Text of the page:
The Nisga'a self-government agreement of 1998 set off a firestorm of controversy. Seventeen years later - how are they doing?
Nov 17, 2015, 08:00 ET
CALGARY, Nov. 17, 2015 /CNW/ - Frontier Centre for Public Policy has released "Self-Governance for First Nations – Beyond the Nisga'a Experience", an examination of First Nation self-governance written and researched by Jane Enright, Halina Sapeha and Conrad Winn. Aboriginal self- governance has been controversial with some fearing the devolution of powers would not result in good governance and economic performance. This research is designed to be a follow-up to a 2011 Frontier Centre study of Nisga'a.
The authors engaged COMPAS Research to survey the residents of four First Nations that had negotiated selfl-government. Residents of Westbank First Nation (Kelowna), Yukon First Nation, Cree of Northern Quebec and Sechelt First Nation (B.C.) were questioned on their perceptions of democracy, honesty, accountability (delivering on promises). The analysis compares their experiences with those of Nisga'a.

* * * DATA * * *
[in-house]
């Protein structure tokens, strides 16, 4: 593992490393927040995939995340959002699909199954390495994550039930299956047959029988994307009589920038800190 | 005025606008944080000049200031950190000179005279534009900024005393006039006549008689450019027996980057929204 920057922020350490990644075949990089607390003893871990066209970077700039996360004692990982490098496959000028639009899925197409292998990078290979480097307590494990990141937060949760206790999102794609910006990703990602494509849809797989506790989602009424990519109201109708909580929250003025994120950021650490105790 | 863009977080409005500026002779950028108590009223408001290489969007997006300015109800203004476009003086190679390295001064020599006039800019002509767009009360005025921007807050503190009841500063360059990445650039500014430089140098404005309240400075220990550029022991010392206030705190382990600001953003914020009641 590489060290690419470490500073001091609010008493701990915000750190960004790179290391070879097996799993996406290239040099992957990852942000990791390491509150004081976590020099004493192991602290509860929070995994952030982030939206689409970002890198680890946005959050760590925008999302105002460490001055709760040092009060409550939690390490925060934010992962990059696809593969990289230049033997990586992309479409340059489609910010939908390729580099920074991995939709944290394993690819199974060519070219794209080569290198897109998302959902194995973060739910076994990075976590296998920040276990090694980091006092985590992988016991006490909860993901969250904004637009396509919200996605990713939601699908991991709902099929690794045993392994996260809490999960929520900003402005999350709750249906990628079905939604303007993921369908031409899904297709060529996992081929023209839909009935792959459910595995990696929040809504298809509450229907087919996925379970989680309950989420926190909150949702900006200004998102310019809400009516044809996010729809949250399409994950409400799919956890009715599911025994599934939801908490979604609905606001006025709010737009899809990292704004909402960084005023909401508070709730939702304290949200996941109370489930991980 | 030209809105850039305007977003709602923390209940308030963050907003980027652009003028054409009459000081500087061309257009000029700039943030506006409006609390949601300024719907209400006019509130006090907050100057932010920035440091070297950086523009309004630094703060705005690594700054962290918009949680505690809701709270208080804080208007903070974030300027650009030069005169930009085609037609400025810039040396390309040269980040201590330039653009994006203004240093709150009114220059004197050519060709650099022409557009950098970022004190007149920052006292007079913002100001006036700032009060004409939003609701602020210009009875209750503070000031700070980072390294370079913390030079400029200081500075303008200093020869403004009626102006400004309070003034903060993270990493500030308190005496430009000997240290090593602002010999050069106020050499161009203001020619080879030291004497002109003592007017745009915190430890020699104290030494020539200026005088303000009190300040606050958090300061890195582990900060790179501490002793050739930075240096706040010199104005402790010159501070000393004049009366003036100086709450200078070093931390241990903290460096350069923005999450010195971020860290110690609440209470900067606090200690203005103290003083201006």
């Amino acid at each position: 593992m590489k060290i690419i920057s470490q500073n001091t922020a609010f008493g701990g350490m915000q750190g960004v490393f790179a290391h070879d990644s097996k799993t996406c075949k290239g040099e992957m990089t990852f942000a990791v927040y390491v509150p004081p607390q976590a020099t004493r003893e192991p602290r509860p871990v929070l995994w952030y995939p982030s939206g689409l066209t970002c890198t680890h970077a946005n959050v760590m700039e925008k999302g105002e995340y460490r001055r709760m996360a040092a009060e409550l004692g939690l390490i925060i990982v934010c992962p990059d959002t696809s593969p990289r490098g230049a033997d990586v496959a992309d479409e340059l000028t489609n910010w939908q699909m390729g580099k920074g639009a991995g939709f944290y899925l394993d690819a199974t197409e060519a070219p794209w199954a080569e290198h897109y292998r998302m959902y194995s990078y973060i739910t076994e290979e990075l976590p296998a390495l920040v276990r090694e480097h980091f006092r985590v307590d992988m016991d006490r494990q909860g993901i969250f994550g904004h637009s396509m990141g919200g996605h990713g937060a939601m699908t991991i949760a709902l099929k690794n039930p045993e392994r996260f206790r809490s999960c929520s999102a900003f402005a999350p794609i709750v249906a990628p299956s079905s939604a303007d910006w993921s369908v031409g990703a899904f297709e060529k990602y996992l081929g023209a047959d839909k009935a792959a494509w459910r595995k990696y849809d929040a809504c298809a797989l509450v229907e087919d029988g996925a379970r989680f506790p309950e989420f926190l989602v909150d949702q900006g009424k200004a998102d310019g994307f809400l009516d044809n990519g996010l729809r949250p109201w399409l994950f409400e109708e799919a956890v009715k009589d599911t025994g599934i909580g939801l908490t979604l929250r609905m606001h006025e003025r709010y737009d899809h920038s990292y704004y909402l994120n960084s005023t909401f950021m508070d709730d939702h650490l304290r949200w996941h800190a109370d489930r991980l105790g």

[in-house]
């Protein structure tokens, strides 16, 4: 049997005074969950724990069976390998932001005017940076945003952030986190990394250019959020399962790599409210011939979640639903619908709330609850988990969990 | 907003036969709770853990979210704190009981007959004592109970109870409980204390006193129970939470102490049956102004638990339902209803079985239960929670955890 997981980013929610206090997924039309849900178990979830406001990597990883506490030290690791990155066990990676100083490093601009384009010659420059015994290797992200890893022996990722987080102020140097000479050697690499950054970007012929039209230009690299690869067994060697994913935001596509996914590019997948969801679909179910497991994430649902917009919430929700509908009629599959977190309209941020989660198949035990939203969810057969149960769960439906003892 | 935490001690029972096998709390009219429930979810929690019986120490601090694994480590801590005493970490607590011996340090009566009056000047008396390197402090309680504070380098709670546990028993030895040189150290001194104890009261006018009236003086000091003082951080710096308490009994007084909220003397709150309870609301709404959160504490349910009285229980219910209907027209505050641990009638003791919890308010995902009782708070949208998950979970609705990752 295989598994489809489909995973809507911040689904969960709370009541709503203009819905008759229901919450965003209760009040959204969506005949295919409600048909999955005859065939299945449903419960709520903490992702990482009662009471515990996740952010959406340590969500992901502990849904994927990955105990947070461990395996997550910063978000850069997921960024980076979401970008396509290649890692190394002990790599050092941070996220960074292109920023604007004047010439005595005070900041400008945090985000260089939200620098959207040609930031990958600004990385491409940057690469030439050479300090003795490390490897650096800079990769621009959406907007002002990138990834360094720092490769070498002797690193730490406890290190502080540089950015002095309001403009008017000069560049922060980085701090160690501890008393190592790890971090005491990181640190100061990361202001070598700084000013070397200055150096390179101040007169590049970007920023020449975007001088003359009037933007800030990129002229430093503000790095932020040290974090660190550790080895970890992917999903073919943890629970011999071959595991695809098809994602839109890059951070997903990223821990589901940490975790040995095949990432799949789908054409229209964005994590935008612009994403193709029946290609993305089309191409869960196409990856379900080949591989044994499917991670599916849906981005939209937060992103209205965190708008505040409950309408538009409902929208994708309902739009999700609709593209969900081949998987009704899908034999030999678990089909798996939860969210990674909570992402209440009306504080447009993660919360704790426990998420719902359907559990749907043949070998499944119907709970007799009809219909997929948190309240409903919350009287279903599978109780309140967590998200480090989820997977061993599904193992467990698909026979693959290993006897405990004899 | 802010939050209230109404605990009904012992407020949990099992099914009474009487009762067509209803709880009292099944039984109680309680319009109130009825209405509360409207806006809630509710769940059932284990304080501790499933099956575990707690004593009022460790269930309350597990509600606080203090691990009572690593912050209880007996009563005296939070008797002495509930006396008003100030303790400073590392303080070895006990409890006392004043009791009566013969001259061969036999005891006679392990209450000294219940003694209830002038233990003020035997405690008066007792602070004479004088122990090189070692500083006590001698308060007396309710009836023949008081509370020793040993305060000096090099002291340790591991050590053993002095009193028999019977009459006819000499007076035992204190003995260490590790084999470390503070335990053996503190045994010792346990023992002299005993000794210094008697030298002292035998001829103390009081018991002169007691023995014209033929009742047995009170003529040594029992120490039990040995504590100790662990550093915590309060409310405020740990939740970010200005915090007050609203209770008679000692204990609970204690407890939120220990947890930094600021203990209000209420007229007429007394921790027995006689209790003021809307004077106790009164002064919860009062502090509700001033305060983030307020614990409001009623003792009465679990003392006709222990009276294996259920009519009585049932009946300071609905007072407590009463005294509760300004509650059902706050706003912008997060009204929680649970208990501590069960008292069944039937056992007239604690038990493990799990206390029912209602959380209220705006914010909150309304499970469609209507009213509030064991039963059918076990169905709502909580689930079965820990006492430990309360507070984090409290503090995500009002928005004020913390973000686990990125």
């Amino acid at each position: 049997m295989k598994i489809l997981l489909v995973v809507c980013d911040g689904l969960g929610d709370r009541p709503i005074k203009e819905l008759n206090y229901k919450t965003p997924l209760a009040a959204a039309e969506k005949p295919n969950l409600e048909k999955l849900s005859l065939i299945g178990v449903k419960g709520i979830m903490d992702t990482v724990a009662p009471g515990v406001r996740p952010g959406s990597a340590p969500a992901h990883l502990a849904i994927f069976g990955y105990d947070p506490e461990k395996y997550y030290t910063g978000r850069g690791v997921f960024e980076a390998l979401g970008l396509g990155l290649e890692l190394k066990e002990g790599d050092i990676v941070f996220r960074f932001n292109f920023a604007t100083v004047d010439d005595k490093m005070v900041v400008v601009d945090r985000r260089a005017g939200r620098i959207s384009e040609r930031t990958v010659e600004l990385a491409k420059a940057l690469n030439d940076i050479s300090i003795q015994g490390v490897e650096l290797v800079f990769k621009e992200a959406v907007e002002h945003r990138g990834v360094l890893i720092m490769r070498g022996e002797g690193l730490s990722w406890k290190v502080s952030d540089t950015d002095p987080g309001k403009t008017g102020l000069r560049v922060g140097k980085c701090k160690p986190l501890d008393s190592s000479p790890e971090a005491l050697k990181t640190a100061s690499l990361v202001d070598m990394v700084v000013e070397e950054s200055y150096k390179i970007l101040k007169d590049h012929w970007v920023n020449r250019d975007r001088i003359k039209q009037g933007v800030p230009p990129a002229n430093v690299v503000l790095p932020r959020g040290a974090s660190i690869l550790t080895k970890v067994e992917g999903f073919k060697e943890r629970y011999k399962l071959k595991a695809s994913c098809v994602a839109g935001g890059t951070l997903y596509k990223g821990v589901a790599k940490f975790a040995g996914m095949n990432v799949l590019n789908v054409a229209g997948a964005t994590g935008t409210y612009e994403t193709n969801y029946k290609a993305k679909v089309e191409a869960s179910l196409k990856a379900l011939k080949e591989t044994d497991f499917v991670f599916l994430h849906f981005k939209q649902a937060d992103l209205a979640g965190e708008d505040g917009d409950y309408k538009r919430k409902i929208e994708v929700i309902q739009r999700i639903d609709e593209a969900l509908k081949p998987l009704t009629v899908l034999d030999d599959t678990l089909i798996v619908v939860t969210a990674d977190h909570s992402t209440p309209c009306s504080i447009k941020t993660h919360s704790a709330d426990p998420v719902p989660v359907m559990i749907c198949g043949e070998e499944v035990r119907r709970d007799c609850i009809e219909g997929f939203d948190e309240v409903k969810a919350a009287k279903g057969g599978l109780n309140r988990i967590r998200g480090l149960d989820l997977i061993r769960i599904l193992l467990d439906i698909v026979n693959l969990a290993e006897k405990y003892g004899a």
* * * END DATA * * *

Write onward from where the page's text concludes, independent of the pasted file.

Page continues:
Jane Enright lived with and taught in First Nations communities. She is a marketing and research expert and also lectures at McMaster University and COMPAS COO. Halina Speha, PhD, is a research methodologist. She has held posts in international agencies and has worked both in Canada and abroad for COMPAS. Conrad Winn, PhD, is the founder of COMPAS. He is a professor of political science at Carleton University and has authored many books and professional articles.
"Self-Governance for First Nations – Beyond the Nisga'a Experience" can be found here: Self-Governance for First Nations
SOURCE Frontier Centre for Public Policy
Image with caption: "First Nation Self-Governance (CNW Group/Frontier Centre for Public Policy)". Image available at: http://photos.newswire.ca/images/download/20151117_C6809_PHOTO_EN_546618.jpg
For further information: Deb Solberg, C: (403) 919-9335, E: [email protected]
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